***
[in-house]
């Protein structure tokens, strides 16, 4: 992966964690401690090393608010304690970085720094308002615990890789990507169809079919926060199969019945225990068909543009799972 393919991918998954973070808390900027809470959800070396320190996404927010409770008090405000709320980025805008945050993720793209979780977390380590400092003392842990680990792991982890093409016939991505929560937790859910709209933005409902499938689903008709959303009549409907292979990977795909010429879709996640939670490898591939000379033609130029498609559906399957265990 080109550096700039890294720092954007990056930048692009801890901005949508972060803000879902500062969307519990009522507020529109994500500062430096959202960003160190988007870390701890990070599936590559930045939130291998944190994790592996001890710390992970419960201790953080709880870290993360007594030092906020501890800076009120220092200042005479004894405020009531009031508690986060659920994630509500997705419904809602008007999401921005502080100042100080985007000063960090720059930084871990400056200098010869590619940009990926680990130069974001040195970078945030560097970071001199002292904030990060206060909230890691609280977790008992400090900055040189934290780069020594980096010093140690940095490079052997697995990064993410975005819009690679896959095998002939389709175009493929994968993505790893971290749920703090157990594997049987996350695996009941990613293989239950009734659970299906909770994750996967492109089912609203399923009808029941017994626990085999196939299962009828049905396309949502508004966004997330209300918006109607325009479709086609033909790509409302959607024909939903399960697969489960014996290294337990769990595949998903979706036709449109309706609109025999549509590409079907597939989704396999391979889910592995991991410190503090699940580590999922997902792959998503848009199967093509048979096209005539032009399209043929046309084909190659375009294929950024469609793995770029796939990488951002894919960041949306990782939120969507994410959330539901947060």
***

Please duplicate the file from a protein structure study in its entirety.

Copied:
[in-house]
């Protein structure tokens, strides 16, 4: 992966964690401690090393608010304690970085720094308002615990890789990507169809079919926060199969019945225990068909543009799972 393919991918998954973070808390900027809470959800070396320190996404927010409770008090405000709320980025805008945050993720793209979780977390380590400092003392842990680990792991982890093409016939991505929560937790859910709209933005409902499938689903008709959303009549409907292979990977795909010429879709996640939670490898591939000379033609130029498609559906399957265990 080109550096700039890294720092954007990056930048692009801890901005949508972060803000879902500062969307519990009522507020529109994500500062430096959202960003160190988007870390701890990070599936590559930045939130291998944190994790592996001890710390992970419960201790953080709880870290993360007594030092906020501890800076009120220092200042005479004894405020009531009031508690986060659920994630509500997705419904809602008007999401921005502080100042100080985007000063960090720059930084871990400056200098010869590619940009990926680990130069974001040195970078945030560097970071001199002292904030990060206060909230890691609280977790008992400090900055040189934290780069020594980096010093140690940095490079052997697995990064993410975005819009690679896959095998002939389709175009493929994968993505790893971290749920703090157990594997049987996350695996009941990613293989239950009734659970299906909770994750996967492109089912609203399923009808029941017994626990085999196939299962009828049905396309949502508004966004997330209300918006109607325009479709086609033909790509409302959607024909939903399960697969489960014996290294337990769990595949998903979706036709449109309706609109025999549509590409079907597939989704396999391979889910592995991991410190503090699940580590999922997902792959998503848009199967093509048979096209005539032009399209043929046309084909190659375009294929950024469609793995770029796939990488951002894919960041949306990782939120969507994410959330539901947060």